Sebi should ease M&A, delisting norms, say market participants
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Five years after the new takeover rules came into force, it is time for more steps from the regulator to smoothen the merger and acquisition process, market participants said.
On the wishlist: integrating the delisting guidelines and public shareholding norms with the takeover code; relaxing the creeping acquisition norms for majority stakeholders; and shortening the overall takeover timeline.
In 2011, the Securities and Exchange Board of India (Sebi), tweaked takeover norms on the recommendations of a committee. It rationalized the definition of control for listed entities and said that a company can acquire up to 25% in a firm without requiring to make an open offer. Earlier, the open offer threshold was 15%, which often discouraged private equity and venture capital firms from increasing their holdings in domestic firms.
The new takeover code also raised the open offer size to a minimum 26% from 20% earlier to give an exit for more investors. Earlier, any entity acquiring more than 15% in a listed firm was required to make an open offer for at least 20% shares from shareholders to take control of management.
“What still remains to be done is an integration of delisting guidelines and the takeover code,” said Apurva Shah, managing director of the investment banking coverage and advisory at Deutsche Bank India.
Today, if an acquirer’s holding crosses 75% in a company as a result of an open offer (without the intent to delist) it has to sell shares to bring down ownership to 75% to comply with the public holding norms.
On the other hand, if an acquisition is done with an intention to delist, the buyer has to first make an open offer. If, after the open offer, its shareholding crosses 90% (the delisting threshold), it has to make another offer to acquire the majority of the remaining minority shareholding for a successful delisting. If that doesn’t happen, then the buyer again has to scale back its ownership to 75%.
The two processes (open offer and delisting) have not been reconciled and this has resulted in only lengthening the period of uncertainty over a public transaction that would attempt to delist the listed company in one go, said corporate lawyer Somasekhar Sundaresan.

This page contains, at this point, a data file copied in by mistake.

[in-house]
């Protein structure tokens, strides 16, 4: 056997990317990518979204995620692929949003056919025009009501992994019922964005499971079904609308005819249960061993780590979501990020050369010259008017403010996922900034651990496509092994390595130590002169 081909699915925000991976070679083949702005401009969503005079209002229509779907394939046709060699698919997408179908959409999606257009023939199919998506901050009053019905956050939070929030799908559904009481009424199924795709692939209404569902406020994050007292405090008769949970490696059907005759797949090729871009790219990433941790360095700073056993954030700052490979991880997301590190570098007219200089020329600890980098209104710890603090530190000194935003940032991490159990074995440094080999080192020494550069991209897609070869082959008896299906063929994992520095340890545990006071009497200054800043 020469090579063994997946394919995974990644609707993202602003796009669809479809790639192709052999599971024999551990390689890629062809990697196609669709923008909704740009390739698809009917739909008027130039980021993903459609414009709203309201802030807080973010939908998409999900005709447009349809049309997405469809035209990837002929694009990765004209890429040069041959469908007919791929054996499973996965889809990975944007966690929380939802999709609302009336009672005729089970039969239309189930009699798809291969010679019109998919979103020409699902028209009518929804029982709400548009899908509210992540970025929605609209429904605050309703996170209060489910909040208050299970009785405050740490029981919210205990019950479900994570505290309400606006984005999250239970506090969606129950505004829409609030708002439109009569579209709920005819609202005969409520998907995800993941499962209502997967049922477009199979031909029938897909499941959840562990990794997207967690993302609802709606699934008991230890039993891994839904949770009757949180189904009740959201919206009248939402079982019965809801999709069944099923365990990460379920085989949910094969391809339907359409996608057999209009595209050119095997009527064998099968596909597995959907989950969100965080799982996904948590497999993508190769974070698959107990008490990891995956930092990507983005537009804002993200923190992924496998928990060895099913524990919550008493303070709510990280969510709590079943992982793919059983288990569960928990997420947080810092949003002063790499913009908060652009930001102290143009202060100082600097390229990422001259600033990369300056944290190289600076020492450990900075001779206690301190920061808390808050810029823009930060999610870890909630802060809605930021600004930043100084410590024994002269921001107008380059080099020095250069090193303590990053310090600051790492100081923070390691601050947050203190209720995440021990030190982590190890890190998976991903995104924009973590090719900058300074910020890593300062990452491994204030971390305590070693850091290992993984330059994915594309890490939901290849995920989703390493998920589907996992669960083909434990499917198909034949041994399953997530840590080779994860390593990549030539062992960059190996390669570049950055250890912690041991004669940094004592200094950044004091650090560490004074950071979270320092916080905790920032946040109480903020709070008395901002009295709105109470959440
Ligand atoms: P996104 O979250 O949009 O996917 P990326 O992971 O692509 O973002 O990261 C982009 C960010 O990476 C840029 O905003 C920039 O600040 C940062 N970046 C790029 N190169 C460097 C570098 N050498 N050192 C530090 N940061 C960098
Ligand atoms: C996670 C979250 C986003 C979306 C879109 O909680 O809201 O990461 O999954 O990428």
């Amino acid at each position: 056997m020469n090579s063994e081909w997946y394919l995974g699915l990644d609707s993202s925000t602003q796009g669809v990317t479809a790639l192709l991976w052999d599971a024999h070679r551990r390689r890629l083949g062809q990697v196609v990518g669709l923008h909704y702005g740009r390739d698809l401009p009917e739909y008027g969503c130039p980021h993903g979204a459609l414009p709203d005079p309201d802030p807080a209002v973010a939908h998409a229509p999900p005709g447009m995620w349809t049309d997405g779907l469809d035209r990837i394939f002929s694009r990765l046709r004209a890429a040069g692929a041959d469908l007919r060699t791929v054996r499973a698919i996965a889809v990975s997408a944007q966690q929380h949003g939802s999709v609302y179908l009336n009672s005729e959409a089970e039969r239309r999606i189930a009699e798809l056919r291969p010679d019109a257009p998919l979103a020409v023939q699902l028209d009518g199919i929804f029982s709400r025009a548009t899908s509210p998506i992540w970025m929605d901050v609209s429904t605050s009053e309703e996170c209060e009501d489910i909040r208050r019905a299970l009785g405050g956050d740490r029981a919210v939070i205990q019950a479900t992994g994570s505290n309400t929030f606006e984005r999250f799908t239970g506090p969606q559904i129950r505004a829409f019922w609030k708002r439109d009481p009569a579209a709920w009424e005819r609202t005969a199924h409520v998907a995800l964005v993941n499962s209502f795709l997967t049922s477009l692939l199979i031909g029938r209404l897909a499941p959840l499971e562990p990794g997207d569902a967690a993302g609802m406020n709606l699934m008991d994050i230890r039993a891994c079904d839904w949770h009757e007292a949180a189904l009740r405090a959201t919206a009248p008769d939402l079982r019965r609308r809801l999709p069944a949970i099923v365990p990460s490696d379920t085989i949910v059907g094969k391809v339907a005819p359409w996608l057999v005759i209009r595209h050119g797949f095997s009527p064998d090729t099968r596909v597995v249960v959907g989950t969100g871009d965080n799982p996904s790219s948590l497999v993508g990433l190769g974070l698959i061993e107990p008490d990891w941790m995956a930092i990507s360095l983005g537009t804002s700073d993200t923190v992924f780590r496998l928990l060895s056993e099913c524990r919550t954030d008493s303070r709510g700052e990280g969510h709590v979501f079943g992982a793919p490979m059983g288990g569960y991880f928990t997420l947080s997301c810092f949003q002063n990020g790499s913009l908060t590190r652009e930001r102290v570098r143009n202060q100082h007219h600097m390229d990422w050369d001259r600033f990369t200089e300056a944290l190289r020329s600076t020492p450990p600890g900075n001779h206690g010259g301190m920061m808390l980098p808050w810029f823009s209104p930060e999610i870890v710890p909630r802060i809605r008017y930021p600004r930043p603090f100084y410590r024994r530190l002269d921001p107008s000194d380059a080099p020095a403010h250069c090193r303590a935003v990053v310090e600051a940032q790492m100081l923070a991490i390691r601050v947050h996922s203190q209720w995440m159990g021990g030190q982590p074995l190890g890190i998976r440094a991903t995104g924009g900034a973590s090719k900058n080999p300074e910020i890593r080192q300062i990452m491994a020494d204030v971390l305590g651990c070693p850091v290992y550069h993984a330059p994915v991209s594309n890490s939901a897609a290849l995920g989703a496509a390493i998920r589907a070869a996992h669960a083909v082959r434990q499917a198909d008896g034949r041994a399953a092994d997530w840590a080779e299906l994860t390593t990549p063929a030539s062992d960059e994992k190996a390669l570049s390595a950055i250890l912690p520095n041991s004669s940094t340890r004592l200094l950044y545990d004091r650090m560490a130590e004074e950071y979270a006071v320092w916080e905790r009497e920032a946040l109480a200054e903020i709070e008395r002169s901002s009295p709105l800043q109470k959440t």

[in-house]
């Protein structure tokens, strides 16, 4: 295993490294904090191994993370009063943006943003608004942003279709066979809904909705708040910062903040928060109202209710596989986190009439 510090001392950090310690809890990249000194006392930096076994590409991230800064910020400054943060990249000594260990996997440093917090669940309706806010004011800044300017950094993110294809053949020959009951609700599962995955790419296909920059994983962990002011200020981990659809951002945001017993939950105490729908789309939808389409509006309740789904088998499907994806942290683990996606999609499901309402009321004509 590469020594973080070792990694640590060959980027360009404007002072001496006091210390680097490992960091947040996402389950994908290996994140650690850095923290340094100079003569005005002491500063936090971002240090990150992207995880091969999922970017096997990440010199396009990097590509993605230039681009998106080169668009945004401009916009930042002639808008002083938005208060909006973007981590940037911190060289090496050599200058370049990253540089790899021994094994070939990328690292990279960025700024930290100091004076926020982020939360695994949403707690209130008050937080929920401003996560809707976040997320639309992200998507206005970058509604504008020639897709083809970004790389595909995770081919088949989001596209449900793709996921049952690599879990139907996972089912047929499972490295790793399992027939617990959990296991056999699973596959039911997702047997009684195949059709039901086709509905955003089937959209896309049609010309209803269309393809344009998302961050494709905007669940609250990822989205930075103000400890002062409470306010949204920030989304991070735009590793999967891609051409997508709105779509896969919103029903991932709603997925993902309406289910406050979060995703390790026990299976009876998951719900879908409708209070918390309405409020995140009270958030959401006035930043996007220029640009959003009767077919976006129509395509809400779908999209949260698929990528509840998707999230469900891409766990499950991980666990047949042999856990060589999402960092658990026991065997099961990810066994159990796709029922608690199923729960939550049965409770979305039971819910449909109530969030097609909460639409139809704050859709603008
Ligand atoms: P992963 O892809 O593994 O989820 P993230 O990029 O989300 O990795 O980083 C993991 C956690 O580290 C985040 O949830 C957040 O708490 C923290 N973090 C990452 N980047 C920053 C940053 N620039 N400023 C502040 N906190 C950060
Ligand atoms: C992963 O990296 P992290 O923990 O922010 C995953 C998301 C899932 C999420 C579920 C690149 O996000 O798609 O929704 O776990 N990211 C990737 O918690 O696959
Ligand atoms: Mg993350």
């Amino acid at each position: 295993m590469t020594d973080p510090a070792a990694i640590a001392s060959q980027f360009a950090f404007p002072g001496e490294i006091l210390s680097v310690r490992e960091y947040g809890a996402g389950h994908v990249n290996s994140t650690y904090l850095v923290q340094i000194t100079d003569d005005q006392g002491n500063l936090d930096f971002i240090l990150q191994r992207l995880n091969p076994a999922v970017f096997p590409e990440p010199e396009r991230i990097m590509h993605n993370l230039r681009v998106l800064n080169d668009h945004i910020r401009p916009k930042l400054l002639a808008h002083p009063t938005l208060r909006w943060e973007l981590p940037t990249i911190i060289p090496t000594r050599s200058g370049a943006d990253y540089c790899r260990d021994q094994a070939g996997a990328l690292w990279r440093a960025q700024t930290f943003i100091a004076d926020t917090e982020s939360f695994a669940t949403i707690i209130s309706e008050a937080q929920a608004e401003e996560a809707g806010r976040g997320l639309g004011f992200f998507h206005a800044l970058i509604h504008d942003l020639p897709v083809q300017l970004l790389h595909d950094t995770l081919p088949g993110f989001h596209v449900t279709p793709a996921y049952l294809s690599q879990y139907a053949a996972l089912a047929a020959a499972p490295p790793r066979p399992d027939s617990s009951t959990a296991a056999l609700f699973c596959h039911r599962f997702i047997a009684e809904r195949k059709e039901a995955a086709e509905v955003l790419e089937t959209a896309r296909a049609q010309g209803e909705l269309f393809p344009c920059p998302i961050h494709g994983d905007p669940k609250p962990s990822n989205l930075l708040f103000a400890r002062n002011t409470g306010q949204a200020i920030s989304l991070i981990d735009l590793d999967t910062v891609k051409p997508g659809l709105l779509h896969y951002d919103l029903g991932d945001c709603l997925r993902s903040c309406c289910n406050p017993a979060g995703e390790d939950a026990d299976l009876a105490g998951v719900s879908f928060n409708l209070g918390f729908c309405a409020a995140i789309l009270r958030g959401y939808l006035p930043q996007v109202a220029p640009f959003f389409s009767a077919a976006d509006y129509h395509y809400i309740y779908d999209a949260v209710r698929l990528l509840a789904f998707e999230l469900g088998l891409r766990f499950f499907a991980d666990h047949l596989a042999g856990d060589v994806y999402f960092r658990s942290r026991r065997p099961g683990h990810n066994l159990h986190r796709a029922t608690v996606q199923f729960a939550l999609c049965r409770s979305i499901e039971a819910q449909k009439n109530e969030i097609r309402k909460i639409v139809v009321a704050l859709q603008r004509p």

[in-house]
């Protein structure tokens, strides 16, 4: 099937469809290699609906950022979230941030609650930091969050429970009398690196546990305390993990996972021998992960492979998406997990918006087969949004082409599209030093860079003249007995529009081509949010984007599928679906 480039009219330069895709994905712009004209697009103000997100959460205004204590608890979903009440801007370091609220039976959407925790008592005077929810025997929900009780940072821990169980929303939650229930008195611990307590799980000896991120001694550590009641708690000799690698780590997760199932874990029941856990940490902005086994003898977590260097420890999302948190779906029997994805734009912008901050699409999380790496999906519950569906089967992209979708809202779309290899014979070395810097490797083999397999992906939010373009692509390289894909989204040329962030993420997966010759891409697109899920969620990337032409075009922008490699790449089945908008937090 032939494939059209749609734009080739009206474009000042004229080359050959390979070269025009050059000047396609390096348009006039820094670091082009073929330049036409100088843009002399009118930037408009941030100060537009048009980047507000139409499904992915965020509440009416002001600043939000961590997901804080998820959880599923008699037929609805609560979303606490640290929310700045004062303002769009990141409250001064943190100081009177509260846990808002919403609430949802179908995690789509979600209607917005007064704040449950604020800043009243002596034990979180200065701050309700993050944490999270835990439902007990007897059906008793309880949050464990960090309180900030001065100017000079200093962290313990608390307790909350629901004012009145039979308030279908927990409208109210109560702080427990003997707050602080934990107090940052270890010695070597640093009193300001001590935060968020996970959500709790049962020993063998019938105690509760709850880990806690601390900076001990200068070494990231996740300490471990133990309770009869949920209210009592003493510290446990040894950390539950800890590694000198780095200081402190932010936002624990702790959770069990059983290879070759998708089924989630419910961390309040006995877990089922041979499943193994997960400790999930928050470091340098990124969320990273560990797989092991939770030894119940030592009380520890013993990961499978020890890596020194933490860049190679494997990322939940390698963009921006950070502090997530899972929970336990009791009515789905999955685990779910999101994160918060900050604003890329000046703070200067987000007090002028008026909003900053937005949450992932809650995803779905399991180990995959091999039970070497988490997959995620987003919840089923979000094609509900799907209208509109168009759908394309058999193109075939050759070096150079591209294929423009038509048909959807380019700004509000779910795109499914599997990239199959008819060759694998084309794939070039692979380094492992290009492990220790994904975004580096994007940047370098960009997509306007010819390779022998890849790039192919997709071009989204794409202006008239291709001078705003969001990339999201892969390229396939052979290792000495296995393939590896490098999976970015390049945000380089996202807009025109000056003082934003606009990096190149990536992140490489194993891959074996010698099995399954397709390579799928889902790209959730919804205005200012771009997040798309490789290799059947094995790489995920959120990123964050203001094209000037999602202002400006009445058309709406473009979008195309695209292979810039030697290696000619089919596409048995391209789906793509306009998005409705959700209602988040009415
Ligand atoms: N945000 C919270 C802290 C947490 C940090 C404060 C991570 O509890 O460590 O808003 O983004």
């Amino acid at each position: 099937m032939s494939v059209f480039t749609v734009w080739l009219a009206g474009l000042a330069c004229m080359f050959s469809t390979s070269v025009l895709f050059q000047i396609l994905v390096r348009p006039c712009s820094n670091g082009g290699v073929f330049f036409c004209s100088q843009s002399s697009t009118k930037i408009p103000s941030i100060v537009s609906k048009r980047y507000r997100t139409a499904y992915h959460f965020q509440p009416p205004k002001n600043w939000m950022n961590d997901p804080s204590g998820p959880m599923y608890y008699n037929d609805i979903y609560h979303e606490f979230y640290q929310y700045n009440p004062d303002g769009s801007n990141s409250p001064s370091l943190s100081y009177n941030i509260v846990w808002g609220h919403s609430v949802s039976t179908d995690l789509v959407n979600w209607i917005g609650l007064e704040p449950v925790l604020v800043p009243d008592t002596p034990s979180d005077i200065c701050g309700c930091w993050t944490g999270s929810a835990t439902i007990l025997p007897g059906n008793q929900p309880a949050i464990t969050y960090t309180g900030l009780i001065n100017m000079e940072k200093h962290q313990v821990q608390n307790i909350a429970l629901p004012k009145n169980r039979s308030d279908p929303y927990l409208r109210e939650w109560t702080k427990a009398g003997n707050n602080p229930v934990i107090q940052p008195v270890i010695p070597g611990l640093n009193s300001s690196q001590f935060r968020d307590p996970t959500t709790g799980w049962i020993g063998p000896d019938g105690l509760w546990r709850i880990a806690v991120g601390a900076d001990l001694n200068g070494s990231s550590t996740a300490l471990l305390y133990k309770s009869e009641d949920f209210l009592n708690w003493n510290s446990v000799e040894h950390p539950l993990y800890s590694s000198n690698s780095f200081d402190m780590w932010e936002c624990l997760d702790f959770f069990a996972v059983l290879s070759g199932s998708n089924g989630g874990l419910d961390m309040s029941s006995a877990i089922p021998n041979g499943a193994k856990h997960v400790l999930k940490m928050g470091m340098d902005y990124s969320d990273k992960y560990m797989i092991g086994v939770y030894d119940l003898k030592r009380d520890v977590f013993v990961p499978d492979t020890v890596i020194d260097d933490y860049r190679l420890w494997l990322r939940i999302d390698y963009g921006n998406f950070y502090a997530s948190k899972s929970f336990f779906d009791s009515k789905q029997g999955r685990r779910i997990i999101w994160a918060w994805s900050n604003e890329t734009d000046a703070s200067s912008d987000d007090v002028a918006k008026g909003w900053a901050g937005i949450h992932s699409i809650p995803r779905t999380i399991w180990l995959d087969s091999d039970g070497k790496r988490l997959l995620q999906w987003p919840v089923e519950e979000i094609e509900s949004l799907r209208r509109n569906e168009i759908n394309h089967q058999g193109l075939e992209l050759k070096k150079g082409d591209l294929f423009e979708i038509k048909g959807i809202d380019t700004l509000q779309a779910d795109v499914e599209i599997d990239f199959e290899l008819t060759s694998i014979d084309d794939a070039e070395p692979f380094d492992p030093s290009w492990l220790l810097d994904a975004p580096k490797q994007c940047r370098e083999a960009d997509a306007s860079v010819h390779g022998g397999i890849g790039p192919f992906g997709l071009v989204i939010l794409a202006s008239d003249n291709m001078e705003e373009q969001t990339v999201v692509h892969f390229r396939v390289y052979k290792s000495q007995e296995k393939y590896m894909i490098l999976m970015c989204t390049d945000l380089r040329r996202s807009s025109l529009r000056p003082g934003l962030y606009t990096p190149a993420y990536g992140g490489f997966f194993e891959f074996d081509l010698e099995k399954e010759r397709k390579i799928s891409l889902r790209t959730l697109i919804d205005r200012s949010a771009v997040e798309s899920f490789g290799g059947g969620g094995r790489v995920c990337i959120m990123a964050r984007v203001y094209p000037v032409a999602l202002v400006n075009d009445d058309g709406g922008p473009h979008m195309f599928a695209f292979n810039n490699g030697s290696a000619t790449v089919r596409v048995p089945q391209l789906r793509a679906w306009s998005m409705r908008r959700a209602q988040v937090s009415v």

“Ideally, the code should have an option under which an acquirer can make a tender offer to acquire the entire minority. If the acquirer crosses 90%, he should be allowed to delist the target automatically,” said Shah of Deutsche Bank.
On the other hand, if the tender offer doesn’t cross the delisting threshold, then the buyer should be able to cap his purchases under the open offer at 75%, said Shah.
“This is an important nudge that the law must introduce to give specific clarity to acquirers around the world, including India. Else, buying out an Indian listed company has become the most complicated exercise anywhere in the world,” Sundaresan said.
Also, Sundaresan feels Sebi should do away with the artificial open offer size of 26%.
“This is clumsy, unwieldy and creates enormous administrative hassles for the acquirers and for Sebi,” he said.
“For example, one has to police who is in and who is out for eligibility to tender in response to the open offer only because the law currently creates an artificial quota of 26% as the offer size. One has to police whether shares may be sold when an offer is on, one has to police whether a person acting in concert may tender shares, one has to create varying minimum sizes of competing bids. All of this is wholly unnecessary and complicated.”
Another key area that requires streamlining is creeping acquisitions. Under current norms, an acquirer holding more than 25% but less than 75% can only buy up to an additional 5% of shares in any fiscal year without making an open offer.
This norm, according to market experts, should be relaxed by Sebi.
“An open offer under creeping acquisitions may be done away with once the holding is above 50%. A trigger of an open offer for a person who already has a majority stake and control over all operational decisions (that would give a clear control over all ordinary resolutions under company law) does not make economic sense,” Sundaresan said.
Another challenge for Sebi is to shorten the open offer timeline.
“Today, it takes about three to four months for an open offer cycle to get concluded. A gradual enhancement in the e-tendering technology has already started, which should further facilitate shareholder participation as well as bring down the time taken to complete the post-offer processes,” Shah said.
However, some market experts have a different opinion.
“Theoretically, if every single player sticks to timeline (most importantly, Sebi giving its observations within the stipulated time frame) a takeover can be completed in 55 business days. Sebi’s record in clearing offer documents has materially improved in recent times. We have seen anecdotal evidence of offers being cleared within a month,” Sundaresan said.
“However, when an offer price revision is involved, the system breaks down and the entire offer gets held up in litigation,” he added.